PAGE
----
Head of Faculty
Mr L Beckensall (firstname.lastname@example.org)
Geography, History, Religious Education
Key Stage 3 (Years 7 and 8)
RE is currently taught through Project Day in Year 7
Key Stage 3 comprises of a variety of topics that are approached from a number of different viewpoints. The aim of Key Stage RE is to cover each of the main World Religions and Humanism to equip the students with the necessary skills in order to succeed at GCSE.
YR 7 Project Day RE
Year 7 are taught RE through Project Day- a day designed to help students transition from primary school and give them whole- day experiences of different RE based projects. We aim to instil a love of learning about the religious/cultural life of others in our community, in our city and beyond. Our lessons aim to build confidence in students in expressing their own views on a variety of moral / ethical issues. We focus on students being able to interact with others who have different views in a respectful way and without judgement.
- My Self
- My City
- My World
- My Future
- My Journey
In Year 8 we ultimately want the learning of all of our students needs to be fun, be creative, instill curiosity and have value and relevance. There should be an emphasis on our British Values and the way in which we interact with others, regardless of their faith, respectfully and without judgement. The younger we can embed these attitudes the better. For many of our students the KS3 RE curriculum (and associated statutory 2020 PSHE curriculum) really is “A Window to the World”.
- Term 1: A Window to the World Part 1 (Why do we need our subject more than ever)
- Term 2: A Window to the World Part 2 (Why do we need our subject more than ever)
- Term 3: A Window to the World Part 3 (A Mighty Girl: World Issues)
Key Stage 4 (Years 9, 10 and 11)
Year 9-11 complete a Three Year GCSE designed to prepare students on a range of real life religious and ethical issues in our modern and diverse world. They study AQA Religious Studies A which is comprised of two separate areas.
Students have just one lesson in Yrs 9-11 and almost all the students are entered for a Full Course GCSE.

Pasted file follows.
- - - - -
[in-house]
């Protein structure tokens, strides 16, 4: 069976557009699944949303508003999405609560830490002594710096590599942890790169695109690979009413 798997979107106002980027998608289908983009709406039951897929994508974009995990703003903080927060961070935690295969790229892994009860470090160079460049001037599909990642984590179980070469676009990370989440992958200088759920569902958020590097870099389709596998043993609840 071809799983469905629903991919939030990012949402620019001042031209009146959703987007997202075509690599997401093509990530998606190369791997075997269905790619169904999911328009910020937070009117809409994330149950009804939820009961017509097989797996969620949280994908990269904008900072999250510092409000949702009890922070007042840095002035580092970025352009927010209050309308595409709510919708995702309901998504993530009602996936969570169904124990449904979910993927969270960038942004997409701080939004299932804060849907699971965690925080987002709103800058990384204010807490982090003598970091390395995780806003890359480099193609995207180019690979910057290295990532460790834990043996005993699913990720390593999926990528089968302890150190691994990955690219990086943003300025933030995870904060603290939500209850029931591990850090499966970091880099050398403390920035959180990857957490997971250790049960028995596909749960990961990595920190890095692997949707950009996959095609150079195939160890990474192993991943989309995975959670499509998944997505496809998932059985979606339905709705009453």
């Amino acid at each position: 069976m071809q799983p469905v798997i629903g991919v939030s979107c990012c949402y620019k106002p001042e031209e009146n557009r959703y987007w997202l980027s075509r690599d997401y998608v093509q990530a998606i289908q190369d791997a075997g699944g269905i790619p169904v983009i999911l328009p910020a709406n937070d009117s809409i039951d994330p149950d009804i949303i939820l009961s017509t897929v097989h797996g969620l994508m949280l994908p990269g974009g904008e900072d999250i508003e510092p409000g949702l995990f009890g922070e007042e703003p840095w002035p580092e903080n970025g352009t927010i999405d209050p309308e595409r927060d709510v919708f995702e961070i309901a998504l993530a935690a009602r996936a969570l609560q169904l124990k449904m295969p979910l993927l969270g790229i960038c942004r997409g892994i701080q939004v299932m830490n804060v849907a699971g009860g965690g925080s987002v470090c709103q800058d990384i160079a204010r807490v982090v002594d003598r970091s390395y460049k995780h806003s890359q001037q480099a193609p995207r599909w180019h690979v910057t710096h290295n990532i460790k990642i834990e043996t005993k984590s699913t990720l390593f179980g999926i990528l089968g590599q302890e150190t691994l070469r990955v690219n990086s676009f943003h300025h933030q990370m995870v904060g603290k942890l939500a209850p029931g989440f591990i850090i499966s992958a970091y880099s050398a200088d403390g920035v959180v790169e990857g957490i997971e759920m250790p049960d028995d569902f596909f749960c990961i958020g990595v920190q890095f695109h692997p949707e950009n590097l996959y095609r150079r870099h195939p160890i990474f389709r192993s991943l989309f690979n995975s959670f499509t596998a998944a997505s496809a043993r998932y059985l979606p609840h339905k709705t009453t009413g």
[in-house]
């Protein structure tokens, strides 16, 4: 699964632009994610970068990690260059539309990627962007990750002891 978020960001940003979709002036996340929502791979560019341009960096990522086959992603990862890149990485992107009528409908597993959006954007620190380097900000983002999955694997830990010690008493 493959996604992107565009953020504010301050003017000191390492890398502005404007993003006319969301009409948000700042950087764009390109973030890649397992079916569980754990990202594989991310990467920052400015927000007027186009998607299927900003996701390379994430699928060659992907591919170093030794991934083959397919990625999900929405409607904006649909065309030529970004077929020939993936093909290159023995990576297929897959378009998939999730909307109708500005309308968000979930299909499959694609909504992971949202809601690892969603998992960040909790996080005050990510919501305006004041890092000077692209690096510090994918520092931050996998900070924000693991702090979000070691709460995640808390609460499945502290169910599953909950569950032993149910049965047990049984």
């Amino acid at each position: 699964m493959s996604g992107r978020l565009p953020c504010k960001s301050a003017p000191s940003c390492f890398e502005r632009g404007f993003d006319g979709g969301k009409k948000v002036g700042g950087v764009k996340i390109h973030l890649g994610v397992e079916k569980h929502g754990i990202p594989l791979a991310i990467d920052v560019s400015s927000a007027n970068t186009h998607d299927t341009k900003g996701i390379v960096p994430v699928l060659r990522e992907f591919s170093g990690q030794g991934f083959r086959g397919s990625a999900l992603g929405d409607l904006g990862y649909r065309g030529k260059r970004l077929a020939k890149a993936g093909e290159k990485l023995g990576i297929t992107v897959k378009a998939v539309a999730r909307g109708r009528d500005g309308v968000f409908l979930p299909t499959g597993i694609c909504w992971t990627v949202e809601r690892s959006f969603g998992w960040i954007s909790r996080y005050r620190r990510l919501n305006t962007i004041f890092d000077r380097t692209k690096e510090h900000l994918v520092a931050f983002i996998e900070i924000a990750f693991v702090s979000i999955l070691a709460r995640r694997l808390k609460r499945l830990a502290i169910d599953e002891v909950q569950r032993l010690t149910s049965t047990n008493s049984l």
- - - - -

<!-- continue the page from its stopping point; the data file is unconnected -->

In Years 9 to 11, as part of the GCSE course it is our intent to reflect on how meaningful and relevant GCSE RE is in understanding the modern world. The course seeks to draw a detailed picture of religion and atheism in our society and in our wider world, and aims to be vibrant and interesting and instil a sense of healthy debate in issues affecting our world. As students develop they should have the opportunity to hone a range of employability and academic skills such as analysis, critical thinking and problem solving as well as developing a whole host of emotional intelligence skills.
- Paper 1a: The Study of Religion: Christianity (Not Catholic Christianity) and Islam
Paper 2a Thematic Studies which has 4 components:
- Theme A: Relationships and Families
- Theme D: Peace and Conflict
- Theme E: Crime and Punishment
- Theme F: Human Rights and Social Justice
One lesson in Year 10 and one lesson in Year 11.
Almost all the students are entered for a Full Course GCSE.
Key Stage 3
In Year 7 we aim to engage students with the discipline, embedding key concepts of chronology, evidence, and interpretations, as well as cause and consequence and change. There should be an opportunity to study local history, which allows student to develop identify in their community, and to take ownership of the knowledge of their city. Studying predominantly how political power was wielded in the medieval England, this should give students the contextual knowledge of what was going on (especially concerning political and religious change) in the United Kingdom up to 1603.
- What is History?
- Migration to Manchester
- Medieval Civilisations
- The Battle of Hastings
- Norman Control
- Henry VIII
- Edward VI and Mary I
- Curating a Museum
- The Age of Exploration